Like suede, the grass combed over the Irish hills of the Flinn Family Farm in a natural way, which looked inviting and warm. It was late in the day, which was one that had been drizzled upon four five hours prior to the boy’s chores. Both of the Flinn boys looked like their father – skinny like steam and pastoral like a chimney stack – and they would stand beside each other at times and people would comment on the resemblance. In the field of dark greens the boys walked with wooden pails and staffs at their sides, and a dozen sheep at their heels. The youngest of the two, who stood below his brother’s chest, liked the chore of leading the Reyland flock to the stream and woods for the night, and would wish them a good night with a whisper each time. He was like his father in that he would talk to the sheep.
As the crowd of talking animals wandered further away from the boys, the youngest stopped by his brother, who would click with his tongue at the sheep who would linger at his side.
“Stephan?” The youngest was looking up at his brother.
“Hep!” His brother spit. “Yes?”
“Why haven’t we taken the ram in yet?”
“Because Father hasn’t said to.”
“But isn’t this the time of year we take the ram in? We did at this time last year.”
“Yes, this is the time. Chick! Ha, ha!”
“You see that one over there?” The little Flinn pointed to a young ewe, who stood off to one side of the social flock, licking at her knee. “I named her Megan.”
Stephan looked with wrinkled eyes at the young sheep, her eyes sunk deep into her wool and cheeks.
“She looks ill. They’re all ill, I think.”
“She isn’t ill. I like her. I like them all. Don’t you like them?”
Stephan walked toward the rain-darkened trees. The backs of his legs were wet, and the wool jacket he wore was short. The youngest brother remembered his father wearing that jacket, and he remembered how it would smell like the air when it hung on the rack inside the door when it was dark outside and the fire made snapping sounds in the back room. His father would sing on those nights and Stephan and his brother would play cards on the floor.
Stephan took out a rolled cigarette from his pocket as he kicked and spit at the tail of a fat ewe. He lit the bundle of tobacco with a match and a cloud of gray-white smoke hung in the thick air. The little one hurried up beside his brother. The air smelled like autumn and like the taste of bitter tea.
“Stephan? Don’t you like our sheep?”
“Yeah, I like them. I love them.”
“Do you know what papa said to me?” He stood beside Stephan and set his pale down by his brother’s, looking into the woods.
In the woods, the dirty-white of the sheep’s coats moved around the trees in a motion the little Flinn thought would make a man sleepy, as their hushed calls ambled out of the pines.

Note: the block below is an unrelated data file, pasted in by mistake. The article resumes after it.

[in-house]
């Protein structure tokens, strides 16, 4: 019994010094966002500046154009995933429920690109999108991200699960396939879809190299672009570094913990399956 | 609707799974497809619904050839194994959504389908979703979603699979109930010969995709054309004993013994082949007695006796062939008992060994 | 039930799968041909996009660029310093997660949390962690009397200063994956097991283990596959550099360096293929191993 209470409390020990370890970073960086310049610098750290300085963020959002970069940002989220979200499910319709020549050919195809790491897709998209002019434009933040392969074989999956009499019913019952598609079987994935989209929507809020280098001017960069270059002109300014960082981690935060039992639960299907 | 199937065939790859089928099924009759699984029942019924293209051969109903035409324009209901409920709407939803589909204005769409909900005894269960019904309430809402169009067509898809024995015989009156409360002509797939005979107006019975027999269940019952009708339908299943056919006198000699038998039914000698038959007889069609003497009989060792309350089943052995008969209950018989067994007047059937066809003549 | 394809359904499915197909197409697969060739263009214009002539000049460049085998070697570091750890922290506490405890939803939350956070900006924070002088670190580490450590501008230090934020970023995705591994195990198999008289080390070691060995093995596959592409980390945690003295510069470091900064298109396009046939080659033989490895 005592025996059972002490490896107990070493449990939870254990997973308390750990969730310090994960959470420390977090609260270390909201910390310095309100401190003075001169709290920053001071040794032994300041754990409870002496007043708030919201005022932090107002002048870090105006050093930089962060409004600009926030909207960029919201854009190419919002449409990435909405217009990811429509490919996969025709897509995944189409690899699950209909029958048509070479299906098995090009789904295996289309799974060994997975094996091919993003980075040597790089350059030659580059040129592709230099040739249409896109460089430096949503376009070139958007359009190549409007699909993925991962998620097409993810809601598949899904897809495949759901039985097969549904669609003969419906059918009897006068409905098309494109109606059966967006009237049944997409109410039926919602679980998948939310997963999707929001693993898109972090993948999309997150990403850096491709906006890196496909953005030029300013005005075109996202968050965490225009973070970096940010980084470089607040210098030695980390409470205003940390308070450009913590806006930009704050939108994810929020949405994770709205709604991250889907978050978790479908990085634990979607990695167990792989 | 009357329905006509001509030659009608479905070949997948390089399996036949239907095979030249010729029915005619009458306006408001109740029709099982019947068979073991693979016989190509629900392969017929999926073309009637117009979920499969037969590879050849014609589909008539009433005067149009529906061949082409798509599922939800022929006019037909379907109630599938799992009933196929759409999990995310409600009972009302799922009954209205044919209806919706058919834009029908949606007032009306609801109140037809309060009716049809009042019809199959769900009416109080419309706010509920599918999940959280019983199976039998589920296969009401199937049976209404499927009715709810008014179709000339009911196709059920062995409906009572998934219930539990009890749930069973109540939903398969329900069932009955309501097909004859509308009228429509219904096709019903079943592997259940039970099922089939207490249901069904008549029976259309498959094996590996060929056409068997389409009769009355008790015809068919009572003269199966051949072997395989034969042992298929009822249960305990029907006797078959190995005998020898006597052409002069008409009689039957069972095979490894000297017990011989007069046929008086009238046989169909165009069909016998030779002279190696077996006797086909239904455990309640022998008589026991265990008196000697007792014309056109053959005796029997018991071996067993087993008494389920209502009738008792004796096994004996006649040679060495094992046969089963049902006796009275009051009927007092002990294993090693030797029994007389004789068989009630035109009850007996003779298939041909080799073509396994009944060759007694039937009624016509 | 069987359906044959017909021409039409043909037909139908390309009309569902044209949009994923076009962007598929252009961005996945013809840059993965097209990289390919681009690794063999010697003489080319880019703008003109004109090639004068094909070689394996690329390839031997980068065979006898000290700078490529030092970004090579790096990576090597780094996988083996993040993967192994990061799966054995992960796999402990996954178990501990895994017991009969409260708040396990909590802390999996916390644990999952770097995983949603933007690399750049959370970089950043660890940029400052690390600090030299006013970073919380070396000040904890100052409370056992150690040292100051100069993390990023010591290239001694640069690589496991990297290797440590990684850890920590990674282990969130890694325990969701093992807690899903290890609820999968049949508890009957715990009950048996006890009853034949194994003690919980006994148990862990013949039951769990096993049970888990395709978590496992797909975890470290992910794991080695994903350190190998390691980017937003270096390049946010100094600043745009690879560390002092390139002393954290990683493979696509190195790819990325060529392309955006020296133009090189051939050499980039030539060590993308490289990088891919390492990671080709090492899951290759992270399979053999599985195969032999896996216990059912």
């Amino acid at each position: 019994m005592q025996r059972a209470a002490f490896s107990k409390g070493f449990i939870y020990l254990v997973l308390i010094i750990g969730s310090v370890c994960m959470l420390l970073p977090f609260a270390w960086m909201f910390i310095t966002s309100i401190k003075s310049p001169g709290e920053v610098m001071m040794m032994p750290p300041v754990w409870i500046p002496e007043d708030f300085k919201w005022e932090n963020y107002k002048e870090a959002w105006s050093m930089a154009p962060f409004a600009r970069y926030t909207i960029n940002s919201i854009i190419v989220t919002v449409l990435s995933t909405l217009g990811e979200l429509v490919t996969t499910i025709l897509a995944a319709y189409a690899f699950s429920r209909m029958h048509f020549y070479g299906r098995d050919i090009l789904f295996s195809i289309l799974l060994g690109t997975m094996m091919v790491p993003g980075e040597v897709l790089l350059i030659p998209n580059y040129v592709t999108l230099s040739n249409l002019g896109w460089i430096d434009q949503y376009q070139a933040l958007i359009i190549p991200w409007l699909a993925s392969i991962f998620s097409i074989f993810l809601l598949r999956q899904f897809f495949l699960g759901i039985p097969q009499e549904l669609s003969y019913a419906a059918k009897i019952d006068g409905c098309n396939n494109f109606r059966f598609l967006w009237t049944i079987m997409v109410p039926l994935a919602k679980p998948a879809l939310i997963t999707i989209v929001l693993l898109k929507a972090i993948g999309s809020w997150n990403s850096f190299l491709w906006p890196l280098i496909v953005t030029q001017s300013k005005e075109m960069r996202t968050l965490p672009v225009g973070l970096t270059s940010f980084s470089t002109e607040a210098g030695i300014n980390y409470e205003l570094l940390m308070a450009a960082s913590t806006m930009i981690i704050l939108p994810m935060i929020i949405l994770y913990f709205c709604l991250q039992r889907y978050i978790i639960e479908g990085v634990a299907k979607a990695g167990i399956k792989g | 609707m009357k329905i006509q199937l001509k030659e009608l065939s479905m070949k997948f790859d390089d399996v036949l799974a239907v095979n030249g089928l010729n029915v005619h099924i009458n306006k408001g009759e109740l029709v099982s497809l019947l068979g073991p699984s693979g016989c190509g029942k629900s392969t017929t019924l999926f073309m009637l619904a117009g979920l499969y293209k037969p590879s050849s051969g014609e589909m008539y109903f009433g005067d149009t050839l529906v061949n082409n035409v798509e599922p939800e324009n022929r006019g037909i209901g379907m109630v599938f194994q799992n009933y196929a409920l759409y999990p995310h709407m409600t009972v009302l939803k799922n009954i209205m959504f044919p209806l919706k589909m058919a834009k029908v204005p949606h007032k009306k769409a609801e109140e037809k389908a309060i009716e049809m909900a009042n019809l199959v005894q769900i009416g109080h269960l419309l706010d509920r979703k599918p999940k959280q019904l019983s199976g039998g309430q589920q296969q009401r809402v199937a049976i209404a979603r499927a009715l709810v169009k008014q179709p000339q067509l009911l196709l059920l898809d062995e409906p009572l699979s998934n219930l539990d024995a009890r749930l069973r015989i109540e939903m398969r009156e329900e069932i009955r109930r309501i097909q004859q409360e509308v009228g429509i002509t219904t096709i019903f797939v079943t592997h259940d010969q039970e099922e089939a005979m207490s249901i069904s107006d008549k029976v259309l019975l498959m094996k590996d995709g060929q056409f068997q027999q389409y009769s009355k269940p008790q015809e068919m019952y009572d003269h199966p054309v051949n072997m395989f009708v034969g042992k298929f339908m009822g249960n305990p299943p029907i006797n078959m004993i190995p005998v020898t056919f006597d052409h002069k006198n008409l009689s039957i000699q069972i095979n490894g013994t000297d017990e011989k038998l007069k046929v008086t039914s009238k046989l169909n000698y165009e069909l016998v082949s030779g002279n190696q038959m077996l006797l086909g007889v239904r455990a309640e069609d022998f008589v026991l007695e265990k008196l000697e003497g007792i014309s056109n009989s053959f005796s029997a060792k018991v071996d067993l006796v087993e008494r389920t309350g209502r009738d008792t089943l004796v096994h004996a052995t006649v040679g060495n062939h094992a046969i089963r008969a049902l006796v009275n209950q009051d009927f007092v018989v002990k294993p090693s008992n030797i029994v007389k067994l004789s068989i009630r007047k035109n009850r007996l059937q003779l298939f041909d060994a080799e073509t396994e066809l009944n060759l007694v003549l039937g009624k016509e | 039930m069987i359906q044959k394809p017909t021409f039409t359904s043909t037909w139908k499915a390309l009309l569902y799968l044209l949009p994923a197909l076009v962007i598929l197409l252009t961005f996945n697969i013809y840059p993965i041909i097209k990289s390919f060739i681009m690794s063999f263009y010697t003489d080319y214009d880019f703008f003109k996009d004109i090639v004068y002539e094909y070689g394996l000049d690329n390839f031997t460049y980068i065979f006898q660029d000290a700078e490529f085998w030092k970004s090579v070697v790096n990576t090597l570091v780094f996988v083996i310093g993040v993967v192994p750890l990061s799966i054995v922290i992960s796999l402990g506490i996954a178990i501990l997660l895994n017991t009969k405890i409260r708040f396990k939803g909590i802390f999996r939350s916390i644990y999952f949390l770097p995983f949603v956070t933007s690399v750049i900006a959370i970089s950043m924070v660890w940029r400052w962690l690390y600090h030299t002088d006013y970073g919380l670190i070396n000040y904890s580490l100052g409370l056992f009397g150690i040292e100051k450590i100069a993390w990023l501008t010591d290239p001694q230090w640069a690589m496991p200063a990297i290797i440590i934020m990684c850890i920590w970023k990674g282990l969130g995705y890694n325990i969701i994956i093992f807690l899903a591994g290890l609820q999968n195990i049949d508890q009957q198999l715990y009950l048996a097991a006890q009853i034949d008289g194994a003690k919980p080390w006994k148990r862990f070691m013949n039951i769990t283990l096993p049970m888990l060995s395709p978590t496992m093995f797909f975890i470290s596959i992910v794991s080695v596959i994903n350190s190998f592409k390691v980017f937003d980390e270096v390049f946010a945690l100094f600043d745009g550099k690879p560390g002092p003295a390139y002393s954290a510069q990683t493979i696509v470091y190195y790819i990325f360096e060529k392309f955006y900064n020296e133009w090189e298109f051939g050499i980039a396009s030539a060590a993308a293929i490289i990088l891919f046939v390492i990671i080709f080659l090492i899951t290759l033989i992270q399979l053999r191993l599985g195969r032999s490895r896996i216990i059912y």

“No, brother, what did Father say to you?” He looked at his brother and raised his eyebrows.
“Papa said that I remind him of our sheep. He said that I’m a ‘rare breed,’ and that I’m ‘dignified.’”
“You don’t even know what dignified means.”
“No, but papa said that I’m dignified and he must know what it means. Do you know what it means?”
“Do you think I’m dignified?”
“You’re too young to be dignified. Besides…”
“But papa said that I’m…”
“Yeah, well he says a lot of things. Like that we were going to go on holiday this past summer.” Stephan spit again and smoked his cigarette.
“But we went to Aunt Marie’s for that week, remember?”
“Hep! Get! Yeah, but we go to Aunt Marie’s ever summer. And father didn’t go – he stayed and worked, so it wasn’t a holiday at all.”
“But we didn’t have to work that week and we got chocolate and we went fishing.”
“Yes, but father stayed and worked.”
The boys both looked at each other and back to the woods again. It was getting dark and Stephan took from his pack a small lantern.
“But he said that he had that family of gypsies stay with him and that they taught him how to speak to the sheep and they worked for him. And about the old gypsy who didn’t have any eyes and traded papa a star for Grandfather’s watch. That must have been like a holiday. And when we came back Aunt Marie said to papa how nice the house looked with the old stuff out of the yard and asked about the new irons. We got new irons that week.”
Stephan lit the lamp and held it above his head, toward the trees. From the flicker of yellow light, which struggled as if with fear to reach the open areas, they could see a small male in the water of the moving stream. His head was pulled back in a strain, with his eyes and mouth open. It cried out a noise that made the little Flinn step back. Its coat was heavy with water and it touched its flanks. The male moved in a fit with the current and sunk lower – the fangs of the rippled water licking at its eyes.
Stephan stood, looking with the lamp held up. “Yes, I do think you’re dignified.”